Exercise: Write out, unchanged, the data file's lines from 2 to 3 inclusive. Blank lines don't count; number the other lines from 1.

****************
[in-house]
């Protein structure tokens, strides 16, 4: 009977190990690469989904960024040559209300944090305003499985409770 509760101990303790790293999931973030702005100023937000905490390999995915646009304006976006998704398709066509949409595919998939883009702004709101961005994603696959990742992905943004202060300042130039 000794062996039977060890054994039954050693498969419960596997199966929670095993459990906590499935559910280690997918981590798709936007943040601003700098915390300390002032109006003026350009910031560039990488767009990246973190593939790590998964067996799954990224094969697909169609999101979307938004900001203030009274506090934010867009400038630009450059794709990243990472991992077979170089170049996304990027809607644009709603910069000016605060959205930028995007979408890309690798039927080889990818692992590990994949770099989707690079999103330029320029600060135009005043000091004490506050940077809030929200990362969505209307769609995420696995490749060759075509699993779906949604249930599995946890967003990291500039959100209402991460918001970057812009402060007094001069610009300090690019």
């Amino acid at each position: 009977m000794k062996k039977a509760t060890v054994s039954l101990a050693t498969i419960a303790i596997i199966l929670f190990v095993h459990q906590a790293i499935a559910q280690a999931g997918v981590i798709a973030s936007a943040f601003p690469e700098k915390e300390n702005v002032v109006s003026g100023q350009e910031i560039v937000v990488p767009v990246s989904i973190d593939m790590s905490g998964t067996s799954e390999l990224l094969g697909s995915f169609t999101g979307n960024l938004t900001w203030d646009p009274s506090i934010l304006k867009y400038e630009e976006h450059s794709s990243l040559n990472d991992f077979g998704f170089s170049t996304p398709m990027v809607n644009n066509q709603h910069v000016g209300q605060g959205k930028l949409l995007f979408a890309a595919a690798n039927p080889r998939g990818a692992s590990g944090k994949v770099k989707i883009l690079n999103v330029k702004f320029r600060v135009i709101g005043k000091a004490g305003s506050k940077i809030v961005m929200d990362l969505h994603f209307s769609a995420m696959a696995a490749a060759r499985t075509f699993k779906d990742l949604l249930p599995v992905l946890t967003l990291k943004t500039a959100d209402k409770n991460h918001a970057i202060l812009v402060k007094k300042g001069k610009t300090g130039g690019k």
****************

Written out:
């Protein structure tokens, strides 16, 4: 009977190990690469989904960024040559209300944090305003499985409770 509760101990303790790293999931973030702005100023937000905490390999995915646009304006976006998704398709066509949409595919998939883009702004709101961005994603696959990742992905943004202060300042130039 000794062996039977060890054994039954050693498969419960596997199966929670095993459990906590499935559910280690997918981590798709936007943040601003700098915390300390002032109006003026350009910031560039990488767009990246973190593939790590998964067996799954990224094969697909169609999101979307938004900001203030009274506090934010867009400038630009450059794709990243990472991992077979170089170049996304990027809607644009709603910069000016605060959205930028995007979408890309690798039927080889990818692992590990994949770099989707690079999103330029320029600060135009005043000091004490506050940077809030929200990362969505209307769609995420696995490749060759075509699993779906949604249930599995946890967003990291500039959100209402991460918001970057812009402060007094001069610009300090690019």
């Amino acid at each position: 009977m000794k062996k039977a509760t060890v054994s039954l101990a050693t498969i419960a303790i596997i199966l929670f190990v095993h459990q906590a790293i499935a559910q280690a999931g997918v981590i798709a973030s936007a943040f601003p690469e700098k915390e300390n702005v002032v109006s003026g100023q350009e910031i560039v937000v990488p767009v990246s989904i973190d593939m790590s905490g998964t067996s799954e390999l990224l094969g697909s995915f169609t999101g979307n960024l938004t900001w203030d646009p009274s506090i934010l304006k867009y400038e630009e976006h450059s794709s990243l040559n990472d991992f077979g998704f170089s170049t996304p398709m990027v809607n644009n066509q709603h910069v000016g209300q605060g959205k930028l949409l995007f979408a890309a595919a690798n039927p080889r998939g990818a692992s590990g944090k994949v770099k989707i883009l690079n999103v330029k702004f320029r600060v135009i709101g005043k000091a004490g305003s506050k940077i809030v961005m929200d990362l969505h994603f209307s769609a995420m696959a696995a490749a060759r499985t075509f699993k779906d990742l949604l249930p599995v992905l946890t967003l990291k943004t500039a959100d209402k409770n991460h918001a970057i202060l812009v402060k007094k300042g001069k610009t300090g130039g690019k």